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Java I/O Paperback – May 26 2006
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Because it doesn't provide a printf() function like C/C++, some developers think Java isn't up to snuff with files and streams. Author Rusty Harold Elliotte argues against this notion in Java I/O, a book that shows how Java's stream support can help simplify network programming, internationalization, and even compression and encryption.
The book opens with an overview of Java's stream capabilities. (The author defends Java's lack of support for console input/output (I/O) since today's applications use graphical user interfaces anyway.) He shows how to open, read, and write local files in Java applications. His file viewer example presents data in a variety of formats. (This example is improved several times until it winds up supporting different international character sets by the end of the book.)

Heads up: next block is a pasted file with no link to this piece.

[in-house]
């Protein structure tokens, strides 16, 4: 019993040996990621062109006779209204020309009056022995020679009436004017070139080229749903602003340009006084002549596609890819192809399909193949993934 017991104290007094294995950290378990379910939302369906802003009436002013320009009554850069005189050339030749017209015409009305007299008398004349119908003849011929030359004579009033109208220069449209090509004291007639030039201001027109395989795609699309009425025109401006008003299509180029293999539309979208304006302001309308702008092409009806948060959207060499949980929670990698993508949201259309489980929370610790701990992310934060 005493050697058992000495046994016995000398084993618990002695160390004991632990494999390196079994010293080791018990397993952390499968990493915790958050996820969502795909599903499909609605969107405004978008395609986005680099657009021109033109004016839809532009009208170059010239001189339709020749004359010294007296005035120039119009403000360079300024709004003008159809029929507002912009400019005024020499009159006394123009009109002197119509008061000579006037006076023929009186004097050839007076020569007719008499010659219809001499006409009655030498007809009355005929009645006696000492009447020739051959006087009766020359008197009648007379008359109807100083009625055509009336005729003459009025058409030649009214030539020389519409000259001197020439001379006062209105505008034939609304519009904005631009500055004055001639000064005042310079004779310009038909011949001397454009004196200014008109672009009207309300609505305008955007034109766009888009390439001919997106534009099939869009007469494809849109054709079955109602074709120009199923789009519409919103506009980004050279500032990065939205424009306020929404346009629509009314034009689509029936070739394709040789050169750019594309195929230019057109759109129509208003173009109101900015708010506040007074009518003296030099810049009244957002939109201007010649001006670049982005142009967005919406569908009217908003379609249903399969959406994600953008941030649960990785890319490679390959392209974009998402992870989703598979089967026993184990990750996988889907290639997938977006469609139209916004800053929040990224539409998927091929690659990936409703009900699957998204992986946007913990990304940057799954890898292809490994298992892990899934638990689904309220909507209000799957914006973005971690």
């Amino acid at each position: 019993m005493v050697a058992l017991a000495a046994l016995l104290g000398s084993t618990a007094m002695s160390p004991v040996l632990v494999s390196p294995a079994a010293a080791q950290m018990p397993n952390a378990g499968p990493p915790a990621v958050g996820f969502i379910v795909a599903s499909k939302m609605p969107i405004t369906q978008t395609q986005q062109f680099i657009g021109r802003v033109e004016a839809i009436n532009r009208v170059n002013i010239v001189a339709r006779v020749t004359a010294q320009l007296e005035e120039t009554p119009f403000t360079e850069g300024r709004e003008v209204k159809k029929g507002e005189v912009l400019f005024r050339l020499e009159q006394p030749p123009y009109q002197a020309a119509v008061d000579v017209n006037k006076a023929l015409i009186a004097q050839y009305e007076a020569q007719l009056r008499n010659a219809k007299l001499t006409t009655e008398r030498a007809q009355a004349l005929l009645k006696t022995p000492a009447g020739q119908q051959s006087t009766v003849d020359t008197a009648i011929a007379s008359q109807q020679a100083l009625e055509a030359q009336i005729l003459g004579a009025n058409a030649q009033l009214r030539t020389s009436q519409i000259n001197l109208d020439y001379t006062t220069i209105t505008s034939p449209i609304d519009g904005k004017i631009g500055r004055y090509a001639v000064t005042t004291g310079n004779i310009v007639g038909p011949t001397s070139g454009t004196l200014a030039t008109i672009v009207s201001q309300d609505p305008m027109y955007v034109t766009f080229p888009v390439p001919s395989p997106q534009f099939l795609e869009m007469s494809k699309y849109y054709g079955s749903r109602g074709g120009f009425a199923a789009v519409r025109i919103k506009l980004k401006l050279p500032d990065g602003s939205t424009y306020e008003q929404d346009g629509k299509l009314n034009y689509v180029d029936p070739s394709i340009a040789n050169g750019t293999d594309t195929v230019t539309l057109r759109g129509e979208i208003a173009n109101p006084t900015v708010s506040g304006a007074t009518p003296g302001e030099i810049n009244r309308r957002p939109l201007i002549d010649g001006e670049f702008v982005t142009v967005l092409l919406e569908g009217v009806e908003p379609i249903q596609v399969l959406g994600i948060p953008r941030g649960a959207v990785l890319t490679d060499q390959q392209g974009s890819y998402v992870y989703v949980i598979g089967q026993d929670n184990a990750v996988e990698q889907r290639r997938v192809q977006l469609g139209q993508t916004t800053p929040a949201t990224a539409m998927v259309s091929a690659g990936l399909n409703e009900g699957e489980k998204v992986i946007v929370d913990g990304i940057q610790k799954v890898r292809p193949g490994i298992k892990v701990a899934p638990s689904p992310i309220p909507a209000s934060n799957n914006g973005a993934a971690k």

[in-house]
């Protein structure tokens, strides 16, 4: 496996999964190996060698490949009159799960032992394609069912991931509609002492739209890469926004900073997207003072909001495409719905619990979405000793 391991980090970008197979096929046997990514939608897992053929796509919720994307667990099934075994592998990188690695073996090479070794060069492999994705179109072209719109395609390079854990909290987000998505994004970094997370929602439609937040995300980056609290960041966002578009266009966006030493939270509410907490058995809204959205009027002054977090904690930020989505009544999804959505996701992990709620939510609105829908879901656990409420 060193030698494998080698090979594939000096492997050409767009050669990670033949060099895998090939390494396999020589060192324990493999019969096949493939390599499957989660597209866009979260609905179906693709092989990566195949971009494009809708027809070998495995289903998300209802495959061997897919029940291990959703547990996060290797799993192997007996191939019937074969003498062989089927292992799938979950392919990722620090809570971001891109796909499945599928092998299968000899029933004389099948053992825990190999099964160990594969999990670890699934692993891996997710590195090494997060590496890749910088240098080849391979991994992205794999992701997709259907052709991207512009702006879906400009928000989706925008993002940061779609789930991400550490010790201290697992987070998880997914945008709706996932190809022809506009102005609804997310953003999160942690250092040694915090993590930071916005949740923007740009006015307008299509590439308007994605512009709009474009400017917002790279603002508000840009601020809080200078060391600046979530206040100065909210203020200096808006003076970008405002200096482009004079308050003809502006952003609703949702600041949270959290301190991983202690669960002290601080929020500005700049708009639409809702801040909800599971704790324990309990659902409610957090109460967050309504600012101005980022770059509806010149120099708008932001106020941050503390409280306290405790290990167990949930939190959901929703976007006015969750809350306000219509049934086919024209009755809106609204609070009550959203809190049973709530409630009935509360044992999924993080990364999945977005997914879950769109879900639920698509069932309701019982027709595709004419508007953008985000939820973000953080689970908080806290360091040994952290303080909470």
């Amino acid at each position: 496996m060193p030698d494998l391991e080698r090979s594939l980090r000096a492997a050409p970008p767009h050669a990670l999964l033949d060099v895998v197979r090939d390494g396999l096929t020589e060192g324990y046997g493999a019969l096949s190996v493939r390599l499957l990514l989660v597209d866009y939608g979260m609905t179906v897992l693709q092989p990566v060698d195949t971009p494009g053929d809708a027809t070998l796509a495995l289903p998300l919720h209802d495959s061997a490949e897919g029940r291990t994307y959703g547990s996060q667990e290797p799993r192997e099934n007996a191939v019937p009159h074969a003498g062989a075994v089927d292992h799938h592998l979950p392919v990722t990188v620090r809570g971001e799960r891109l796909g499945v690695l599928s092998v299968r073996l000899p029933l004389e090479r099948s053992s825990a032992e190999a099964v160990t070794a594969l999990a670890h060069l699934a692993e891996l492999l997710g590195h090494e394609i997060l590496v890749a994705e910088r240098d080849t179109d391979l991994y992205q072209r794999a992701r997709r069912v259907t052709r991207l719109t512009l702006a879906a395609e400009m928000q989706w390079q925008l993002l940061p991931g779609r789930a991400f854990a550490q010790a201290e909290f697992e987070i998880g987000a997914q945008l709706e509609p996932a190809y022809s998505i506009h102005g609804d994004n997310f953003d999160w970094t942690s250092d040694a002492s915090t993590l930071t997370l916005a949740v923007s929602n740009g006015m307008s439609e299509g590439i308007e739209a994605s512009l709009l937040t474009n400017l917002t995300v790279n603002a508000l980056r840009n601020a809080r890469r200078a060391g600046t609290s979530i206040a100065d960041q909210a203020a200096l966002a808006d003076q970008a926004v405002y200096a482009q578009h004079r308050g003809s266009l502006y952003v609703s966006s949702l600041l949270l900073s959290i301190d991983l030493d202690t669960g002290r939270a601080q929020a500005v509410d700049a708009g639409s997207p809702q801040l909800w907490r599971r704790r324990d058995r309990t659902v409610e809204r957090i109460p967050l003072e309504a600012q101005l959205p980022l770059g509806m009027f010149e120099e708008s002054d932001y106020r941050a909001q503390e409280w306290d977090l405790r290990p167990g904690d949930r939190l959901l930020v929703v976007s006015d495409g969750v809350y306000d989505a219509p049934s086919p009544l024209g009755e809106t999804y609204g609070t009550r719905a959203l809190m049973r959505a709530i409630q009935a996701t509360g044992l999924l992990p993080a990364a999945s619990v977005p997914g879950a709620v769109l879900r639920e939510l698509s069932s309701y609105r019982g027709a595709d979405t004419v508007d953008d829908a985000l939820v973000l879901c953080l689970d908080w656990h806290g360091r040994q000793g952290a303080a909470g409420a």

Next the author covers network programming using URL and network streams, including sockets. Sections on filters show how classes can filter out characters within streams. The tour moves forward to cover data streams, which permit streaming of Java's primitive data types. Details on how to communicate within Java programs using pipes follow. In a notable chapter, the author thoroughly explicates Java's support for encryption, including hashing, the Data Encryption Standard (DES) algorithm, and ciphers.
The last portion of the book explains object serialization, which allows Java objects to save and restore their state, plus it includes sections on Java's support for data compression (and ZIP files) and multilingual Unicode character sets. (Java is prepared to handle virtually any of the world's languages with its reader and writer classes.) Finally, the author shows how you can format output in Java using its support for width and numeric precision APIs.
In all, Elliotte makes a good case that Java streams are a flexible and powerful part of the language, and certainly not a limitation. --Richard Dragan --This text refers to an out of print or unavailable edition of this title.